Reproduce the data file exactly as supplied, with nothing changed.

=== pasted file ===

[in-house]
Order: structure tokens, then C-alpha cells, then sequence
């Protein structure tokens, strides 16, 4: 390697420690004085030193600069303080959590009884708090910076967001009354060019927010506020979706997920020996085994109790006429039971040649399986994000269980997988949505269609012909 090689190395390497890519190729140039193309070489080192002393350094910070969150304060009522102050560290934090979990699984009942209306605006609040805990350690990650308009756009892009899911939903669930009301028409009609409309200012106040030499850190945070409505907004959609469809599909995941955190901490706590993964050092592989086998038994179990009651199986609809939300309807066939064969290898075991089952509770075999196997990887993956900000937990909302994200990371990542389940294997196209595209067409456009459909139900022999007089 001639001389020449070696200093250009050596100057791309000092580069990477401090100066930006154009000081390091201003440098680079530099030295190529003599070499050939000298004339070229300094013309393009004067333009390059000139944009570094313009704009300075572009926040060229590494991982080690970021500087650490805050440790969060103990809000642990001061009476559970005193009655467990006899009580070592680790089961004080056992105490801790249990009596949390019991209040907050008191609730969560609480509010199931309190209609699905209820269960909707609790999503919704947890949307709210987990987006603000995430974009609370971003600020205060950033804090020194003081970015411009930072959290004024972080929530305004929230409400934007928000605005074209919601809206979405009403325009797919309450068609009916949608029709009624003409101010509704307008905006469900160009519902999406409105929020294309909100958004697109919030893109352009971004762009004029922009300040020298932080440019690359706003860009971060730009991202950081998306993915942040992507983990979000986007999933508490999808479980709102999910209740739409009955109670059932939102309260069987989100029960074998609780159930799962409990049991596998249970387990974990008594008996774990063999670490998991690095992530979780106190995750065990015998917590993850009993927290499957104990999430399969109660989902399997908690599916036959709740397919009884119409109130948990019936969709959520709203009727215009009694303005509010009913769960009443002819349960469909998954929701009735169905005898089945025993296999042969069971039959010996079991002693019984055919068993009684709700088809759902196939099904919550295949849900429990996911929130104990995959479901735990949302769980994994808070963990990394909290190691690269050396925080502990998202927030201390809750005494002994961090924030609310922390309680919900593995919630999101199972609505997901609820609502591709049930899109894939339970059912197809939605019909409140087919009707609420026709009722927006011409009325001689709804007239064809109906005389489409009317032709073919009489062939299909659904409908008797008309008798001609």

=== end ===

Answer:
[in-house]
Order: structure tokens, then C-alpha cells, then sequence
């Protein structure tokens, strides 16, 4: 390697420690004085030193600069303080959590009884708090910076967001009354060019927010506020979706997920020996085994109790006429039971040649399986994000269980997988949505269609012909 090689190395390497890519190729140039193309070489080192002393350094910070969150304060009522102050560290934090979990699984009942209306605006609040805990350690990650308009756009892009899911939903669930009301028409009609409309200012106040030499850190945070409505907004959609469809599909995941955190901490706590993964050092592989086998038994179990009651199986609809939300309807066939064969290898075991089952509770075999196997990887993956900000937990909302994200990371990542389940294997196209595209067409456009459909139900022999007089 001639001389020449070696200093250009050596100057791309000092580069990477401090100066930006154009000081390091201003440098680079530099030295190529003599070499050939000298004339070229300094013309393009004067333009390059000139944009570094313009704009300075572009926040060229590494991982080690970021500087650490805050440790969060103990809000642990001061009476559970005193009655467990006899009580070592680790089961004080056992105490801790249990009596949390019991209040907050008191609730969560609480509010199931309190209609699905209820269960909707609790999503919704947890949307709210987990987006603000995430974009609370971003600020205060950033804090020194003081970015411009930072959290004024972080929530305004929230409400934007928000605005074209919601809206979405009403325009797919309450068609009916949608029709009624003409101010509704307008905006469900160009519902999406409105929020294309909100958004697109919030893109352009971004762009004029922009300040020298932080440019690359706003860009971060730009991202950081998306993915942040992507983990979000986007999933508490999808479980709102999910209740739409009955109670059932939102309260069987989100029960074998609780159930799962409990049991596998249970387990974990008594008996774990063999670490998991690095992530979780106190995750065990015998917590993850009993927290499957104990999430399969109660989902399997908690599916036959709740397919009884119409109130948990019936969709959520709203009727215009009694303005509010009913769960009443002819349960469909998954929701009735169905005898089945025993296999042969069971039959010996079991002693019984055919068993009684709700088809759902196939099904919550295949849900429990996911929130104990995959479901735990949302769980994994808070963990990394909290190691690269050396925080502990998202927030201390809750005494002994961090924030609310922390309680919900593995919630999101199972609505997901609820609502591709049930899109894939339970059912197809939605019909409140087919009707609420026709009722927006011409009325001689709804007239064809109906005389489409009317032709073919009489062939299909659904409908008797008309008798001609």